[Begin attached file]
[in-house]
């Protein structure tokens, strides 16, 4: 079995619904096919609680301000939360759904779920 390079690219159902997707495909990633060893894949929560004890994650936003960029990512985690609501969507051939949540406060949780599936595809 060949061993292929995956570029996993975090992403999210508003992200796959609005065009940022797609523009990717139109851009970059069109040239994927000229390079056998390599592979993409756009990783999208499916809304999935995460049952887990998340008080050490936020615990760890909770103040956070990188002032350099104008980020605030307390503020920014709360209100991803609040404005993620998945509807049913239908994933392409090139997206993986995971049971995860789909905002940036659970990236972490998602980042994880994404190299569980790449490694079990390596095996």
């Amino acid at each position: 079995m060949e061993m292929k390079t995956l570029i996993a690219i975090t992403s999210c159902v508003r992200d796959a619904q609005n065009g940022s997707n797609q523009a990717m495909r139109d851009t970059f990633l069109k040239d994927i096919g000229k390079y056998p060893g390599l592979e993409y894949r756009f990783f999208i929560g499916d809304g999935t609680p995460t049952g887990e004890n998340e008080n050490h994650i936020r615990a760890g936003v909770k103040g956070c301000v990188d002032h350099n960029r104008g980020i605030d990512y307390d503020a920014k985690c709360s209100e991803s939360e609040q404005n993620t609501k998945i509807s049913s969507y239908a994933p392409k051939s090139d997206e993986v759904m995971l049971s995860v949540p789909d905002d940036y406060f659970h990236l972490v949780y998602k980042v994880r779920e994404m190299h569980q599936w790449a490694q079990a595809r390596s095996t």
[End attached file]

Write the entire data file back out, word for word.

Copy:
[in-house]
């Protein structure tokens, strides 16, 4: 079995619904096919609680301000939360759904779920 390079690219159902997707495909990633060893894949929560004890994650936003960029990512985690609501969507051939949540406060949780599936595809 060949061993292929995956570029996993975090992403999210508003992200796959609005065009940022797609523009990717139109851009970059069109040239994927000229390079056998390599592979993409756009990783999208499916809304999935995460049952887990998340008080050490936020615990760890909770103040956070990188002032350099104008980020605030307390503020920014709360209100991803609040404005993620998945509807049913239908994933392409090139997206993986995971049971995860789909905002940036659970990236972490998602980042994880994404190299569980790449490694079990390596095996």
């Amino acid at each position: 079995m060949e061993m292929k390079t995956l570029i996993a690219i975090t992403s999210c159902v508003r992200d796959a619904q609005n065009g940022s997707n797609q523009a990717m495909r139109d851009t970059f990633l069109k040239d994927i096919g000229k390079y056998p060893g390599l592979e993409y894949r756009f990783f999208i929560g499916d809304g999935t609680p995460t049952g887990e004890n998340e008080n050490h994650i936020r615990a760890g936003v909770k103040g956070c301000v990188d002032h350099n960029r104008g980020i605030d990512y307390d503020a920014k985690c709360s209100e991803s939360e609040q404005n993620t609501k998945i509807s049913s969507y239908a994933p392409k051939s090139d997206e993986v759904m995971l049971s995860v949540p789909d905002d940036y406060f659970h990236l972490v949780y998602k980042v994880r779920e994404m190299h569980q599936w790449a490694q079990a595809r390596s095996t």